Perl Builder includes some great features for debugging your code. You can set breakpoints, watches, step through your code or do just about anything that an IDE debugger should do. You can also run with "strict" or evaluate your code with the -w flag.

Nice Features
Perl Builder has many nice features. My favorites were:

  • Editor-scripts
    The Editor-scripts menu item, my favorite tool, allows you to write Perl scripts that will be performed on your code. Solutionsoft includes a few like block-comment and block-uncomment. I wrote a quick one that allows me to add line-numbers to my code and replace all of the < and >'s in my code with their HTML equivalents. This saves me a great deal of time when I write code for articles. Now I just highlight the code, and let Perl Builder do everything for me.

    To use the editor scripts, all you do is highlight the code you want to perform the action on, and choose the appropriate item from the menu. The code is executed only on the part of your script that you highlighted. Plus, you don't have to learn any new "scripting languages", it is all customized with Perl code.

  • Regular Expression Search/Replace
    This feature allows you to use the power of Perl and create complex search/replace regular expressions that are executed on your script.
  • CGI Wizard
    The CGI Wizard in Perl Builder allows even non-programmers to write CGI scripts that can accept HTML form data, validate the entries, e-mail multiple messages to multiple recipients and generate response pages on-the-fly. The CGI Wizard steps you through the process and does 99% of the work for you. All you have to do is choose an HTML form, the wizard imports the variables and then steps you through the rest of the process.

Weaknesses
Perl Builder is a great product, but there were a few items that I'd like to see addressed.

  • The menu bar at the top of the IDE did not have a print button. I like to print my code out and draw all over it, while this is just a minor detail, I'd like to see it added.
  • When generating forms on-the-fly, Perl Builder only allows you to create and test the first form. You cannot test scripts on code that was dynamically generated. The ability to test the dynamically generated forms would add to the complexity of the program, but it is needed to fully test CGI scripts. I write many scripts that dynamically generate HTML forms and call themselves with these new forms.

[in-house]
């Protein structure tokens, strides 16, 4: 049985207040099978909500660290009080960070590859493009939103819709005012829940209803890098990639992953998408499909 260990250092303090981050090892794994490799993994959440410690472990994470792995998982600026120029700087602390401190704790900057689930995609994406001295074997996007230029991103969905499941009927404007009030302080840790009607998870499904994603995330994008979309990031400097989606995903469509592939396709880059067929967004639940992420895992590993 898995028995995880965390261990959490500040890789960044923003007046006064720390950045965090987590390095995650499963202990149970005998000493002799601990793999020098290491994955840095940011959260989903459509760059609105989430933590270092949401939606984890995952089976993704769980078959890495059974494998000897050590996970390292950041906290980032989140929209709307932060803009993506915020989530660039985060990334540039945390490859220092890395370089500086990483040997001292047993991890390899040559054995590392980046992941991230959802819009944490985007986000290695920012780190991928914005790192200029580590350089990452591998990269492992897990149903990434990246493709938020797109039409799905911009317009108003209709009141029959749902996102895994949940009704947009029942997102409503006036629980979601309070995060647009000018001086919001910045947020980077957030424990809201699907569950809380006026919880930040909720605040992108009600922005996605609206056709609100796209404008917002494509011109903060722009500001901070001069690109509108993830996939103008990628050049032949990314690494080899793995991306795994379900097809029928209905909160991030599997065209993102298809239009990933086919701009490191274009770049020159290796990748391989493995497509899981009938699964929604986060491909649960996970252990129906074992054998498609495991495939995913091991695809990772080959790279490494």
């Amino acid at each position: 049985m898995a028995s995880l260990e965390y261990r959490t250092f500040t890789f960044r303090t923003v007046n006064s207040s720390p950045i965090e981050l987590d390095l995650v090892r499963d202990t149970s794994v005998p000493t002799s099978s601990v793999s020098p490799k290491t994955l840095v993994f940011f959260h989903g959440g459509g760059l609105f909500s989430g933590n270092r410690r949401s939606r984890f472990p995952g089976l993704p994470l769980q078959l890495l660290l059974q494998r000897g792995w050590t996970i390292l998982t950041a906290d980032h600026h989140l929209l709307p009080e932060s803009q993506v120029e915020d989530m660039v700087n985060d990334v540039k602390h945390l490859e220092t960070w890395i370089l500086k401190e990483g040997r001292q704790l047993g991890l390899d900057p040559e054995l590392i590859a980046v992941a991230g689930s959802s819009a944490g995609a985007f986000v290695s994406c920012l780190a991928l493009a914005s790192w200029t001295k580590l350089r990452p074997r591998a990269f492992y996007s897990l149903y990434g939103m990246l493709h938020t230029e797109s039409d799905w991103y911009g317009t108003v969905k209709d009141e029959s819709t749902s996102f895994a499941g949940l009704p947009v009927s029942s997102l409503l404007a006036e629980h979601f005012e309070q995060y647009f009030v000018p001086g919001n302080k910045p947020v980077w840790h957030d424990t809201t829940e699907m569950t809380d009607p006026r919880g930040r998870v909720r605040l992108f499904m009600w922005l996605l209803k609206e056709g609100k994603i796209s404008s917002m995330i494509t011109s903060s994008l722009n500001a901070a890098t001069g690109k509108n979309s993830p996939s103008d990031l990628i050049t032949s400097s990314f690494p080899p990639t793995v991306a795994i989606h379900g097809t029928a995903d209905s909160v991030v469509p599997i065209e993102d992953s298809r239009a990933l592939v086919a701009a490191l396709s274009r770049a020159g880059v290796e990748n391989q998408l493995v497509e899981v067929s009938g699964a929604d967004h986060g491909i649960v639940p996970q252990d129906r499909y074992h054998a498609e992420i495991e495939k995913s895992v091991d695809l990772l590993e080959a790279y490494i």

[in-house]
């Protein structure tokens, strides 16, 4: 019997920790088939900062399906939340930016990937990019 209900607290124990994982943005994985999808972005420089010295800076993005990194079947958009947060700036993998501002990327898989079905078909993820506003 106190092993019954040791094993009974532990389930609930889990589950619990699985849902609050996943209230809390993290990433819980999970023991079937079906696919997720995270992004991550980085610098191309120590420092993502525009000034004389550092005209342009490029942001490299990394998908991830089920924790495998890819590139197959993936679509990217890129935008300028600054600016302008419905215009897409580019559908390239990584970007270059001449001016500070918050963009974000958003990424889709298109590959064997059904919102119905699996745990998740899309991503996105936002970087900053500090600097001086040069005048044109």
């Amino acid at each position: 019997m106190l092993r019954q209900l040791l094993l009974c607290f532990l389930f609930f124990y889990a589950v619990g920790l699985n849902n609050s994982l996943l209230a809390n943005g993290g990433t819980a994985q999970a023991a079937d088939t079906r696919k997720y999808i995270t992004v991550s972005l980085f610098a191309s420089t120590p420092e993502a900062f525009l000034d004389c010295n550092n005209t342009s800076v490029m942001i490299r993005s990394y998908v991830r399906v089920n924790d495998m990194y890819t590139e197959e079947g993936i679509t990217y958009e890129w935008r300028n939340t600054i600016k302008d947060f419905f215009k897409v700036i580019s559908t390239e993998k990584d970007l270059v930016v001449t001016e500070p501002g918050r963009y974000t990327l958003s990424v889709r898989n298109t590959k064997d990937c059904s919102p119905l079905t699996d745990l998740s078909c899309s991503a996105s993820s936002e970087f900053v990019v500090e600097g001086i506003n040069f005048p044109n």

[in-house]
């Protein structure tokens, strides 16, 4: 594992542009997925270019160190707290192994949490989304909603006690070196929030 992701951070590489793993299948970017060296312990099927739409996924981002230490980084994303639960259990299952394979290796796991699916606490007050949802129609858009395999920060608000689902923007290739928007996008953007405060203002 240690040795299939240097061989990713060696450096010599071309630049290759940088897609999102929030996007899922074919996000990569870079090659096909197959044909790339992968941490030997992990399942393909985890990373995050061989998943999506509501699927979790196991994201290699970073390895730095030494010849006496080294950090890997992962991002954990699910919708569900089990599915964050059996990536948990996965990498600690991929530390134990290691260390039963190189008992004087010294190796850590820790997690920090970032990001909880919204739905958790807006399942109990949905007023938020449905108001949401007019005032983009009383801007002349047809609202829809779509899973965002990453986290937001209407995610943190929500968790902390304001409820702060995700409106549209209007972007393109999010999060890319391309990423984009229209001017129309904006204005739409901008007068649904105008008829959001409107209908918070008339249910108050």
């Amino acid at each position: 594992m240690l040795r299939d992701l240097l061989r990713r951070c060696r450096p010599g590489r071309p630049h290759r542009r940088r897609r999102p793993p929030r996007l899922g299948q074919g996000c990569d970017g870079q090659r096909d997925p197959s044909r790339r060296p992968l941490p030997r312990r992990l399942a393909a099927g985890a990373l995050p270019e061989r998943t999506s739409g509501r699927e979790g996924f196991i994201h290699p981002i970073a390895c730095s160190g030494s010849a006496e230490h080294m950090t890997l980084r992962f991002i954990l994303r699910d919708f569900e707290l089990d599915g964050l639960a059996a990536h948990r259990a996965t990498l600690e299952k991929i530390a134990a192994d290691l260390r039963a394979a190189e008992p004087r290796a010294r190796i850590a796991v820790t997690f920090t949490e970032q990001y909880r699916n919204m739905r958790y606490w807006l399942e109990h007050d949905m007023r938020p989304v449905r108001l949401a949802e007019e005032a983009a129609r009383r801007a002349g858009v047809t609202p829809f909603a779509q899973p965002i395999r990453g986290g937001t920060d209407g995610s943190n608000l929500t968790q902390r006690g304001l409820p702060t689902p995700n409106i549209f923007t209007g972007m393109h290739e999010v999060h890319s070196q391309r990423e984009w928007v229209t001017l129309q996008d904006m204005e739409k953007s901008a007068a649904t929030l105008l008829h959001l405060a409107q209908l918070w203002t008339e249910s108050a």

• When using the watch portion of the debugger, I found that when I closed the watch window I began getting errors from Perl even though none of the code had changed. I found that if I closed Perl Builder and restarted it, all was well again.
  • I also ran into a few graphic glitches while using the program. The graphic problems were much better than in the beta that I had tested previously but they were still annoying. I am confident that as this program evolves, this is still version 1.0 of the program, these glitches will be worked out.

Wrapping It Up
Overall, Perl Builder is a great program and is something that should have been developed a long time ago. It is a great tool for both beginning Perl programmers, and experienced Perl programmers. Perl Builder's clean interface and powerful features take much of the unnecessary work out of Perl programming.

While it is not perfect, and can't handle some of the more complex Perl programs, it is a great environment for developing most of your CGI scripts. The ability to easily test your scripts locally is something that makes CGI programming much easier.

The price for Perl Builder is $149. Although I think that the price is reasonable, I think it would do better if the price was around the $99 range. Perl developers have become accustomed to free software and I think that they may have a hard time spending almost $150 for a "helper" program.

Overall, I give Perl Builder a 4.5 out of 5 camel rating.

Author's note: I was contacted by Solutionsoft and told that a version 1.0a would be released sometime this week. Version 1.0a is supposed to fix many of the bugs that we found in version 1.0. An update to this article will be added when I have had a chance to evaluate the new version.